Yes, we live in a city where Muni is unreliable, BART barely bisects the city, and it can take an hour on public transportation just to reach the Cal Train station.
    So what happens if you bought a place that was listed as having “parking” but is actually an illegal parking pad? Harder to hide than an illegal in-law.

  24. peanut gallery,
    Additional curb cuts, as well as additional cars added to the neighborhood (no need for the BS about off street parking “taking cars off the street”) severely impact the quality of life of residents in the area – in my opinion at similar levels to the addition of a view-blocking tower.
    Look at car-ownership levels in Nob Hill as opposed to the Bayview – car-ownership rates are tied to availability of parking more than they are wealth.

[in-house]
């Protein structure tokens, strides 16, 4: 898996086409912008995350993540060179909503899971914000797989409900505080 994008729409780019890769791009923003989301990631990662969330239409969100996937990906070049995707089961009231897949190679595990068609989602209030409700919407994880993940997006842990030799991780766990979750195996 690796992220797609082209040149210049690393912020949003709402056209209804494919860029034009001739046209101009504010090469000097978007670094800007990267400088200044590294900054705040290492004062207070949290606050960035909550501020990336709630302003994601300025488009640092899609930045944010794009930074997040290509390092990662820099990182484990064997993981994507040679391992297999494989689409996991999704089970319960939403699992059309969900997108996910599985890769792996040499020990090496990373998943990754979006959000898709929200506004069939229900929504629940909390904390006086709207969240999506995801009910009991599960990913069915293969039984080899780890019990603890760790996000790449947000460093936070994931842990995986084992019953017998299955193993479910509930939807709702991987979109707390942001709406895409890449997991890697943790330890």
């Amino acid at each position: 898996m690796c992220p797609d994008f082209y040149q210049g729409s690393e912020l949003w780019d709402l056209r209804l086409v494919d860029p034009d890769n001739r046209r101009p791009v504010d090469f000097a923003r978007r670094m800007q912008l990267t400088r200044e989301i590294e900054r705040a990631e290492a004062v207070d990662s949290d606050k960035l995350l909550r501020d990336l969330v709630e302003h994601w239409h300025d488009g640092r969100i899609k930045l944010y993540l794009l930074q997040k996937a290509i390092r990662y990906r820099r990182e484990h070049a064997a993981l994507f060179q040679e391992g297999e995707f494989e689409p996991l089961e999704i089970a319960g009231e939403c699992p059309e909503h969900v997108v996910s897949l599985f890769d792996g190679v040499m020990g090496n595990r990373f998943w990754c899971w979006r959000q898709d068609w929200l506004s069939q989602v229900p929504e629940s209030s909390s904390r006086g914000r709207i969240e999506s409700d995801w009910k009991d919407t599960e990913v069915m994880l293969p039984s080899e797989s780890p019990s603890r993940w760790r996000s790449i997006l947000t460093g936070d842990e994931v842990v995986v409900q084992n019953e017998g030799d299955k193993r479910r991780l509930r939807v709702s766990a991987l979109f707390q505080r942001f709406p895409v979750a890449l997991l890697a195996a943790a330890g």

25. Let me add another thought to the mix…
    My own pet peeve is people who HAVE a garage and choose not to park in it, instead storing their junk in the garage and parking on the street.
    I’d love to see the law changed so that if you have a garage, you are ineligible for a parking permit, unless you own more cars than the garage is designed for. In other words, if you have a one car garage, you would not be able to get a parking permit for your first car. (Heck, I’d also support limiting parking permits to one or maybe two per household, reduced by the number of garage spaces you have.)
    Let’s use garages for their intended purpose – to park cars – and get more cars off the street.